3. Apparatus as in claim 2 wherein a current limiting resistor and a glow lamp are connected in parallel with each of said fuses and wherein an electrically actuated alarm means is connected in parallel with the coil of said holding relay. I
4. Apparatus as in claim 2 wherein said supply circuit comprises a voltage regulator circuit and an unregulated power supply circuit, and wherein the coil of said overcurrent relay is connected in series between said power supply and said voltage regulator circuits.
5'. Electrical. circuit protection and fault detection apparatus comprising, an unregulated power supply circuit, a voltage regulator circuit, and a plurality of utilization circuits; relay switching means connecting said plurality of utilization circuits in parallel to said voltage regulator circuit, said relay switching means having a first position in which each of said utilization circuits is directly connected to said voltage regulator circuit and a second position. in which an individual fuse element and an indicator are connected incircuit between each of said utilization circuits and said voltage regulator circuit, said relay switching means being normally biased to said first position; an over-current sensing device connected in circuit between said power supply circuit and said voltage regulator, said'over-current sensing device being further connected to actuate said relay switching means to said second' position in response to a flow of current above a predetermined level from said power supply to said voltage regulator; each of said indicators comprising independent means responsive to an open circuit condition of its associated fuse to indicate the existence of overload condi- S tions in any one or more of said plurality of utilization circuits.
6. In combination, a source of electrical energy, a plu rality of utilization circuits, a coupling means for coupling energy from said source to each of said utilization circuits, said ocupling means having a first operative state wherein energy is coupled from said source to each of said utilization means by individual low impedance noniusing circuits, and a second operative state wherein energy is coupled from said source to each of said utilization circuits by individual relatively high impedance fusing circuits, said coupling means normally coupling energy from said source to each of said utilization circuits while in said first state, means responsive to the effect on said energy source of an overload condition in any one or more of said utilization circuits for changing the operation of said coupling means from said first to said second state, said relatively high impedance fusing circuits responsive only to the utilization circuits having the ab,- normal operating conditon for stopping the coupling of energy from said source to such utilization circuits While permitting energy to be coupled to the remaining utilization circuits.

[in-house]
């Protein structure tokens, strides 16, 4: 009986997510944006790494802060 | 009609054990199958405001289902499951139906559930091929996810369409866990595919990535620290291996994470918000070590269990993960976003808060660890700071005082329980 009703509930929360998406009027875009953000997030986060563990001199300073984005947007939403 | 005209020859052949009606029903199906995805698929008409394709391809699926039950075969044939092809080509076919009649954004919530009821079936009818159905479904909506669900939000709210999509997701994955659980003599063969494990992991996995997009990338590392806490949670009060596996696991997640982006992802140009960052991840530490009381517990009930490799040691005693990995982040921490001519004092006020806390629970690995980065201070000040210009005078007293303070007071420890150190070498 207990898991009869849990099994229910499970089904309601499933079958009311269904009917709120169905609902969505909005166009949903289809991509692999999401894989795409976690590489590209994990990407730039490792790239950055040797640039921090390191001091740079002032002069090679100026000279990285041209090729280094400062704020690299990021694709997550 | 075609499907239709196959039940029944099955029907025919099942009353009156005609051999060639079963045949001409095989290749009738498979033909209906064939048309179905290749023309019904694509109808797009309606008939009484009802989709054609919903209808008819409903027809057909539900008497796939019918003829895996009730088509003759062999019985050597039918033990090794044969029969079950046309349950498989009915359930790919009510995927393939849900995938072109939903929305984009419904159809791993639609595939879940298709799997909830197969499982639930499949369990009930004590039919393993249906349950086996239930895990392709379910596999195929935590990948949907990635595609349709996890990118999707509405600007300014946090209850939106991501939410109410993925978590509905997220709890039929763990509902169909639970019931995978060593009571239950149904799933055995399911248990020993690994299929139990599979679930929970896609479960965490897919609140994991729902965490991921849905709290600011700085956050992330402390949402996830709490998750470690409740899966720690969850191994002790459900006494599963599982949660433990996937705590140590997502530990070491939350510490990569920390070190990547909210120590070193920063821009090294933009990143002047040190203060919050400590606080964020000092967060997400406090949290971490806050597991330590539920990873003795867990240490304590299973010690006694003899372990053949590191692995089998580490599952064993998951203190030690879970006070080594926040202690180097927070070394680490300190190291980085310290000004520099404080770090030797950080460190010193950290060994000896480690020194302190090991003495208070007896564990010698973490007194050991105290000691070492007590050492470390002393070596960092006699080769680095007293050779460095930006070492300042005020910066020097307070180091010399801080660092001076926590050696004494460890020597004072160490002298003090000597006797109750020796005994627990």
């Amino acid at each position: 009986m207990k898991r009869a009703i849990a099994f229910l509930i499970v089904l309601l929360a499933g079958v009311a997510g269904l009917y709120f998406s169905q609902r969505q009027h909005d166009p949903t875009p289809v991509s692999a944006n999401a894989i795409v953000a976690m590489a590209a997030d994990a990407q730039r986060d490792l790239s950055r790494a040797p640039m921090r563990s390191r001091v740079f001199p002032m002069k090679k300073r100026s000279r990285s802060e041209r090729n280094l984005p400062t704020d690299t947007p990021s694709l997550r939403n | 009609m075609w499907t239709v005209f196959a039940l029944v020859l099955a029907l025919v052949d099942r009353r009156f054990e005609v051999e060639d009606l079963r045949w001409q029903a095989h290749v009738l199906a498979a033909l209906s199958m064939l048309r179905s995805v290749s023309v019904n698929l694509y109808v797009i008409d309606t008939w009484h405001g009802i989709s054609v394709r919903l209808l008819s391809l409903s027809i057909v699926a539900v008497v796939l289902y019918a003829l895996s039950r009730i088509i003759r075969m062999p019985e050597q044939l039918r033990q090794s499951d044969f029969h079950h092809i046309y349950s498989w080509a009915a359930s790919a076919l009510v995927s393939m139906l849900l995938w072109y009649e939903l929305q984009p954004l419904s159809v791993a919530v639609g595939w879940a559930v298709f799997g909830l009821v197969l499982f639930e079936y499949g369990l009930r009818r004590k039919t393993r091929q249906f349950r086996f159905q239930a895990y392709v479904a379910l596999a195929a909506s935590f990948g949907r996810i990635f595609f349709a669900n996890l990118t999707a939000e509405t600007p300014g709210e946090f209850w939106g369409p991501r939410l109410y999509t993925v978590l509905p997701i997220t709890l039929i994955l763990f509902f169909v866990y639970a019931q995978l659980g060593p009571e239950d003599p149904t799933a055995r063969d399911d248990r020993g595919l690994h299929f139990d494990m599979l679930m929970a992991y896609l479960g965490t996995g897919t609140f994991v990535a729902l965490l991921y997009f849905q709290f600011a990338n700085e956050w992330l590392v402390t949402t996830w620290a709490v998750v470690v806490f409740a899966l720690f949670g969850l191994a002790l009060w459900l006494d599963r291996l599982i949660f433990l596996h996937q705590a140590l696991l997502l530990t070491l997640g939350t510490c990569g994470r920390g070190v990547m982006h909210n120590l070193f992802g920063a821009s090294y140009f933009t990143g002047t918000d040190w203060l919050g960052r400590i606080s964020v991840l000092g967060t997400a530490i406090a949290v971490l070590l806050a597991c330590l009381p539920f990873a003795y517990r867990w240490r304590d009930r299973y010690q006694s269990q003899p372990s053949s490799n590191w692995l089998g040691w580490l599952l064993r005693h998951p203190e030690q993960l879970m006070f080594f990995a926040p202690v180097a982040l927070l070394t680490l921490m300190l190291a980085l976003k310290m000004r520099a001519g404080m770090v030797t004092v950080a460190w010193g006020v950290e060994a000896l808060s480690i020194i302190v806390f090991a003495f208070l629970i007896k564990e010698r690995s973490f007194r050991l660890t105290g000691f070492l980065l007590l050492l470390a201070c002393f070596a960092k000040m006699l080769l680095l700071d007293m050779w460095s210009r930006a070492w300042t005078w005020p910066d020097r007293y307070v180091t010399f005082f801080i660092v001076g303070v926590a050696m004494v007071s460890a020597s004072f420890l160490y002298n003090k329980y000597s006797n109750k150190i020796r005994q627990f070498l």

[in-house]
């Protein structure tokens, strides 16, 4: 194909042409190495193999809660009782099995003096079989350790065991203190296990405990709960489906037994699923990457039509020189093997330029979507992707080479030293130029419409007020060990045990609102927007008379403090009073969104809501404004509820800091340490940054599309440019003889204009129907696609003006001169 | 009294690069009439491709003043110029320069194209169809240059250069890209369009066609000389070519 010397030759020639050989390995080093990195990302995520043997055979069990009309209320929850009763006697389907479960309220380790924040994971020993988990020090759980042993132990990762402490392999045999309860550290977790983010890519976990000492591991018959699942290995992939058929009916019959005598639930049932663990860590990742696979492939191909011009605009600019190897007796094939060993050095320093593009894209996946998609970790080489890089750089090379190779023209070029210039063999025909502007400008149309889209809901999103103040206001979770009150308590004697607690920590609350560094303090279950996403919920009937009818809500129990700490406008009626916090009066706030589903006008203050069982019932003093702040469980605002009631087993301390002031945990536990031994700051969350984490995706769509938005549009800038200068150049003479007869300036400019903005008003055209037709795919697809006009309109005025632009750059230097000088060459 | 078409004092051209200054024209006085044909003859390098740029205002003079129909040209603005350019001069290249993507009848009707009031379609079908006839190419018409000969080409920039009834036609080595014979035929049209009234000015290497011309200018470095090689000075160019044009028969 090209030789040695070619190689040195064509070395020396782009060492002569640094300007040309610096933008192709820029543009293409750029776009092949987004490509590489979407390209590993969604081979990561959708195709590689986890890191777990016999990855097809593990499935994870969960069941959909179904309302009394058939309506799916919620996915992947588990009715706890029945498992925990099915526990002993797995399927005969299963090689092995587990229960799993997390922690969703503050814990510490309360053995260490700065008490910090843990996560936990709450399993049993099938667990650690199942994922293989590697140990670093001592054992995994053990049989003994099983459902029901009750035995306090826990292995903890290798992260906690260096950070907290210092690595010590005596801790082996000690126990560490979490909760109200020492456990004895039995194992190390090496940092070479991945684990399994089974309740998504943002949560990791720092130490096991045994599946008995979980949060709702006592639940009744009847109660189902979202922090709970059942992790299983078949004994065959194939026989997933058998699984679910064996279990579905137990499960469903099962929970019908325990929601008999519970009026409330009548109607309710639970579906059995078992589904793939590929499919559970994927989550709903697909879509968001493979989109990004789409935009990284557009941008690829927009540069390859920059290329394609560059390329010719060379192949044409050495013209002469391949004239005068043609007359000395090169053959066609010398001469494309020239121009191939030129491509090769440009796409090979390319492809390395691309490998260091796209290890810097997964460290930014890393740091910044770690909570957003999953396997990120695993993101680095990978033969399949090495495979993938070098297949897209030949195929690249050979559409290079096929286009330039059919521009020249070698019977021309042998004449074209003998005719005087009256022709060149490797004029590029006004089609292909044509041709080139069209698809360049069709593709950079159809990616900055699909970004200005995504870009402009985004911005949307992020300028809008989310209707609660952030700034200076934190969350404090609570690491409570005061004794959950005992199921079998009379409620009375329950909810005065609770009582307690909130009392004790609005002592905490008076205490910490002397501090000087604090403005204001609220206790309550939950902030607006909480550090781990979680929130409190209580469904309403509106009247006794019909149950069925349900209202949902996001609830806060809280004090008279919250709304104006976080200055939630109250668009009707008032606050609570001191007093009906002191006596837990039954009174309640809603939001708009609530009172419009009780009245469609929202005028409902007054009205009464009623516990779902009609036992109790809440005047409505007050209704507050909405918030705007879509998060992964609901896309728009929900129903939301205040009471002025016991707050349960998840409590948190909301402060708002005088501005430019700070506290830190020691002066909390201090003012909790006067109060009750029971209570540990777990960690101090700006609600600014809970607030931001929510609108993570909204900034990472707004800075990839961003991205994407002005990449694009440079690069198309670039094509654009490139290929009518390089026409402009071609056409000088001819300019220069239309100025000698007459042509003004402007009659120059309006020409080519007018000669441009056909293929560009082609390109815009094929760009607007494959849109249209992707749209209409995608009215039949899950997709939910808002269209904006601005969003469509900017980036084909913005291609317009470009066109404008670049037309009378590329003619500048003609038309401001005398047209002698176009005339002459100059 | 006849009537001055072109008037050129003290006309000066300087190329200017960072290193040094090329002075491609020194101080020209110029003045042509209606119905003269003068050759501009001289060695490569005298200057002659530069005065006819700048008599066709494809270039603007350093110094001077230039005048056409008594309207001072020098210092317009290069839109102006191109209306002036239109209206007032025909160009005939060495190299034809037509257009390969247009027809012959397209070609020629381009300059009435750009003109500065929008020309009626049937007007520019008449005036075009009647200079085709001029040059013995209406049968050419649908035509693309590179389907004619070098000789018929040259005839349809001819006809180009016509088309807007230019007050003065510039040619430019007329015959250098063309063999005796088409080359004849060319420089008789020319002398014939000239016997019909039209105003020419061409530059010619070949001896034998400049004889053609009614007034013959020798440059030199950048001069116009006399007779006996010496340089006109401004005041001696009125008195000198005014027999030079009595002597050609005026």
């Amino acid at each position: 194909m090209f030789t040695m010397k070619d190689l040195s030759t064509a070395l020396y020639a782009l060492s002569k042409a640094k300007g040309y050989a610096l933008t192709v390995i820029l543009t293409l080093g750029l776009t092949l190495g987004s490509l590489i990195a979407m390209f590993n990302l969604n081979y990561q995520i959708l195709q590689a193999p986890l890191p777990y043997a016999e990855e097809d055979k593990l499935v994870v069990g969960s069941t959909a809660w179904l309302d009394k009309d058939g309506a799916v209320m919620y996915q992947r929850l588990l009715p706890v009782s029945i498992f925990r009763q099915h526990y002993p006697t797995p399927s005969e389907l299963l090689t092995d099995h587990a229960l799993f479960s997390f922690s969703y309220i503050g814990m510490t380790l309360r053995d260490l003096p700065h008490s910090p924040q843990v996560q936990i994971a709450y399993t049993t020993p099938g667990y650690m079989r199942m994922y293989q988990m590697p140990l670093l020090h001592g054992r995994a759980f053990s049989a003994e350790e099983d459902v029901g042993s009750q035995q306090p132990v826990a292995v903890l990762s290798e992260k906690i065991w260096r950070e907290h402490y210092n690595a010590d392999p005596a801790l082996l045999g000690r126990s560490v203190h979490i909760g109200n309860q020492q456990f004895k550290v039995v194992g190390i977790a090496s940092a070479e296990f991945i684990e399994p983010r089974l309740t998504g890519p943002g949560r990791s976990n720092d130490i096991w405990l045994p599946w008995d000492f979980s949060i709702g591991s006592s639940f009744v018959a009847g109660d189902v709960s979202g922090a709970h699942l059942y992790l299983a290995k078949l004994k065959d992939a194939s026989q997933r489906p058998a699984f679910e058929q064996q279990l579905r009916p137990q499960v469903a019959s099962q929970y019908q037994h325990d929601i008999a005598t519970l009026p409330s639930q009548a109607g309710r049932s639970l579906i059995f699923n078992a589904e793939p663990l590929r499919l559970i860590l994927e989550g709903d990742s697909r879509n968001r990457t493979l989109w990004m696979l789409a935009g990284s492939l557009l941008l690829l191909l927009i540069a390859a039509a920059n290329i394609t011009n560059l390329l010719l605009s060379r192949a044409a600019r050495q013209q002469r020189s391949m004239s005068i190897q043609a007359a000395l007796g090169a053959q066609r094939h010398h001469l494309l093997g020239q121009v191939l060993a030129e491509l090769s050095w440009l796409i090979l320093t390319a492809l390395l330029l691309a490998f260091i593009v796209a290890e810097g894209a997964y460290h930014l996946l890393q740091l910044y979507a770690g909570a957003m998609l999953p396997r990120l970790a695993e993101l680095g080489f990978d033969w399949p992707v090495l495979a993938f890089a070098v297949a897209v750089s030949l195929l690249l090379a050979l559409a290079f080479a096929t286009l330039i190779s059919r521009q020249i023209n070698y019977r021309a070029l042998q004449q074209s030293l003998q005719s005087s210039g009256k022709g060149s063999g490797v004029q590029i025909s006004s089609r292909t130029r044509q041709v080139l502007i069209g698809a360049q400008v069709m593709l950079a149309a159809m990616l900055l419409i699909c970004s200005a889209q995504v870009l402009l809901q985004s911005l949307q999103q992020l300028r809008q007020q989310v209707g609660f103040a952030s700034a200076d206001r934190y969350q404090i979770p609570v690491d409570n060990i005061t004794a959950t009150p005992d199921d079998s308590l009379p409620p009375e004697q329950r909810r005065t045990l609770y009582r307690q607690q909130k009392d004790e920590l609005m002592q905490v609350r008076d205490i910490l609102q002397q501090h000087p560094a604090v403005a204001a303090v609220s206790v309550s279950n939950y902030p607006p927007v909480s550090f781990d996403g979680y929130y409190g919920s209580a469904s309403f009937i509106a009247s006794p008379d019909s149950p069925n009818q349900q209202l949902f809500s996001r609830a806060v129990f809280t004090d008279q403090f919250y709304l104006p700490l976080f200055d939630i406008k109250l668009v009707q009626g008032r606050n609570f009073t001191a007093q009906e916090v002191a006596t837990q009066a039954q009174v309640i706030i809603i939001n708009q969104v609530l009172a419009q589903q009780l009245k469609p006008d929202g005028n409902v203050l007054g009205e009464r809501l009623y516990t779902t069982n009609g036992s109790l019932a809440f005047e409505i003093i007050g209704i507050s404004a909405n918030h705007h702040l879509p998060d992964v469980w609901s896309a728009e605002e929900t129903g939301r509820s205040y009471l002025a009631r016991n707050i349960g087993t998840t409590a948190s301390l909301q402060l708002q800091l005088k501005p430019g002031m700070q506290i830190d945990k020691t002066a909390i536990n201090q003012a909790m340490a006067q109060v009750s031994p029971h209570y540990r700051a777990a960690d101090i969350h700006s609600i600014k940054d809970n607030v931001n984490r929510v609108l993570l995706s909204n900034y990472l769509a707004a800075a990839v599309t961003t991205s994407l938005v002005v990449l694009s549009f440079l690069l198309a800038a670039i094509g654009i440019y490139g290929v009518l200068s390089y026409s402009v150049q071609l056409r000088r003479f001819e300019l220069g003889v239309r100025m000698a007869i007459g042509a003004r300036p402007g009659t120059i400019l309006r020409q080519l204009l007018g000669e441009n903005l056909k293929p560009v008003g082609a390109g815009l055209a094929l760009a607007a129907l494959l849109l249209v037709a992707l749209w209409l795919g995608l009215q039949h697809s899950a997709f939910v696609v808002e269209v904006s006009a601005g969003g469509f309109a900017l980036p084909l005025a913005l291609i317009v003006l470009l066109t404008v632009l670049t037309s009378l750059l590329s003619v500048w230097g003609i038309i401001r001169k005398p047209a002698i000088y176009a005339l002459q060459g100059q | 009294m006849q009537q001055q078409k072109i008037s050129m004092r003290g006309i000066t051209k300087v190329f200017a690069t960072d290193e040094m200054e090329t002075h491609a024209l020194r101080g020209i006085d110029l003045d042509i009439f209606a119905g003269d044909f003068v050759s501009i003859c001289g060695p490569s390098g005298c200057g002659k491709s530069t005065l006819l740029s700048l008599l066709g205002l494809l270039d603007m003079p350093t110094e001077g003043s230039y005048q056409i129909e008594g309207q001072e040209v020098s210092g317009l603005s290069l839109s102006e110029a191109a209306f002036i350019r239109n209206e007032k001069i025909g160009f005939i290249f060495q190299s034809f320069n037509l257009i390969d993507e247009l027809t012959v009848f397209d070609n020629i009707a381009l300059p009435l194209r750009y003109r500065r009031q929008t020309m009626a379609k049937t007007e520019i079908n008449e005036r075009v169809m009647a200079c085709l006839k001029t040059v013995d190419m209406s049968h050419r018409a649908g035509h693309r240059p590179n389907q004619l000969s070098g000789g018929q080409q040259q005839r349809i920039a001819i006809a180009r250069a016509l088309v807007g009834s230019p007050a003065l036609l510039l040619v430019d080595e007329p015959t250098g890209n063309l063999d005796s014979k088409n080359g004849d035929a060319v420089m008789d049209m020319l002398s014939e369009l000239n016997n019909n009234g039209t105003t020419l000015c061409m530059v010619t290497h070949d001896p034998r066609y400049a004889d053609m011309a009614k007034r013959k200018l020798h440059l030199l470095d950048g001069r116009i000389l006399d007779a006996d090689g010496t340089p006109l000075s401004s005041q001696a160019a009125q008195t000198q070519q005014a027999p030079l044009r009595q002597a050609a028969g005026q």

7. In combination, a source of electrical energy, a plurality of utilization circuits, a coupling means for coupling energy from said source to each of said utilization circuits, said coupling means having a first operative state wherein energy is coupled'from said source to each of said utilization means by individual low impedance nonfusing circuits, and a second operative state wherein energy is coupled from said source to each of said utilization circuits by individual relatively high impedance fusing circuits, said coupling means normally coupling energy from said source to each of said utilization circuits while in said first state, means responsive to the effect on said energy source of an abnormal operating condition in any one or more of said utilzation circuits for changing the operation of said coupling means from said first to said second state, said relatively high impedance fusing circuits responsive only to the utilization circuits having the overload condition for stopping the coupling of energy from said source to such utilization circuits while permitting energy to be coupled to the remaining utilization circuits, means for reestablishing the coupling of energy from said source only to each of said remaining utilization circuits through low impedance non-fusing circuits comprising means for changing the operation of said coupling means from said second to said first state.
References Cited in the file of this patent UNITED STATES PATENTS 2,056,040 Dozler Sept. 29, 1936 2,324,451 Wood July 13, 1943 2,545,760 Blanchard Mar. 20, 1951 2,607,029 Kesseln'ng Aug. 12, -2 2,823,338 Edsall Feb. 11, 1958 2,839,709 Baumgartner June 17, 1958 FOREIGN PATENTS 653,787 Germany Dec. 3, 1937